I already have a five-point hill aware speed control: Eyes, brain, accelerator, engine brake, air brake.

I don't need or want a vehicle doing it for me.
 

RBM

Member
Ok, so it's ridiculously expensive. What if it was cheaper as a retrofit to your existing truck - say sub $500 and you could install it yourself in a few minutes?

Mike, when you were pricing up trucks were you interested in the predictive cruise control option even though you can manually drive better or did you just happened to notice what vehicles had it?

I don't need or want a vehicle doing it for me.
Ok, it's not for everyone.
 

Duck

Trump
Supporter
I've thought about adding automatic adjustment for road curvature and speed limits as well
That function would be bad. Like REALLY bad. Because as everyone is well aware, GPS cartography & routing is still plagued with errors. But dumber drivers don't seem to acknowledge that & they end up hitting bridges or attempting to make U-turns in the middle of a golf course or something.

Anything that's supposed to automatically reduce your speed for a curve in the road will cause complacency & the same idiots who blindly follow their GPS units onto a hiking path in a state park will end up rolling the truck or flying off the side of a hill when there's an error in the GPS cartography and it's unaware of the sharp curve approaching.

Same thing with speed limits. Small towns change their speed limits so often no GPS can keep up with it.
 

RBM

Member
Good, point, reminds me of an Office episode involving a lake, but with bigger consequences.

I could also use the tech to compare driven route data against what we calculated was better as a training/feedback tool for drivers. That might point out where drivers that want to drive better are dropping the ball, so they can improve. I know fleets have tools to do stuff like this, and there's a whole bunch of companies doing it in the passenger vehicle realm right now, tho they're looking mainly at hard braking and RPM control I believe, ignorant of the terrain. It might not be perfect, but it should make drivers aware of how much better they could be doing if they learned Injun's five-point system ;). Do you already have something like this?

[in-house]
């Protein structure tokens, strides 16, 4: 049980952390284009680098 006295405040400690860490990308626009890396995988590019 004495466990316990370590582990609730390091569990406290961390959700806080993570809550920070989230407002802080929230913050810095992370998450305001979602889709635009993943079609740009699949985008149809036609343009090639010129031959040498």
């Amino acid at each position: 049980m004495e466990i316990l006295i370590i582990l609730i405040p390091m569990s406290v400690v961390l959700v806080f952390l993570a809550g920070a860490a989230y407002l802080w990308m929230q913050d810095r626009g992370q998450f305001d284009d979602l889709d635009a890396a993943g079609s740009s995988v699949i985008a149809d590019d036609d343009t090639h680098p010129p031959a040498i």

Mike

Well-Known Member
Staff member
Mike, when you were pricing up trucks were you interested in the predictive cruise control option even though you can manually drive better or did you just happened to notice what vehicles had it?
I wasn't really interested, but not against the idea either.
 

mndriver

curmudgeon extraordinare
Supporter
Not sure why this showed up in me e-mail again tonight.

Good place to share what the new Cummins engine is supposed to be doing with this feature.

I liked the part.....

" It's not doing anything drivers haven't been doing for years."

 

Mike

Well-Known Member
Staff member
Not sure why this showed up in me e-mail again tonight.

Good place to share what the new Cummins engine is supposed to be doing with this feature.

I liked the part.....

" It's not doing anything drivers haven't been doing for years."

I wouldn't mind having a truck with this technology at all, if it weren't for the emissions issues that unfortunately go along with them.

When Jim Park talked about backing off on the speed on an incline, I am sure that baffled many drivers, and totally went against their mentality of racing to the top and riding the brakes all the way down.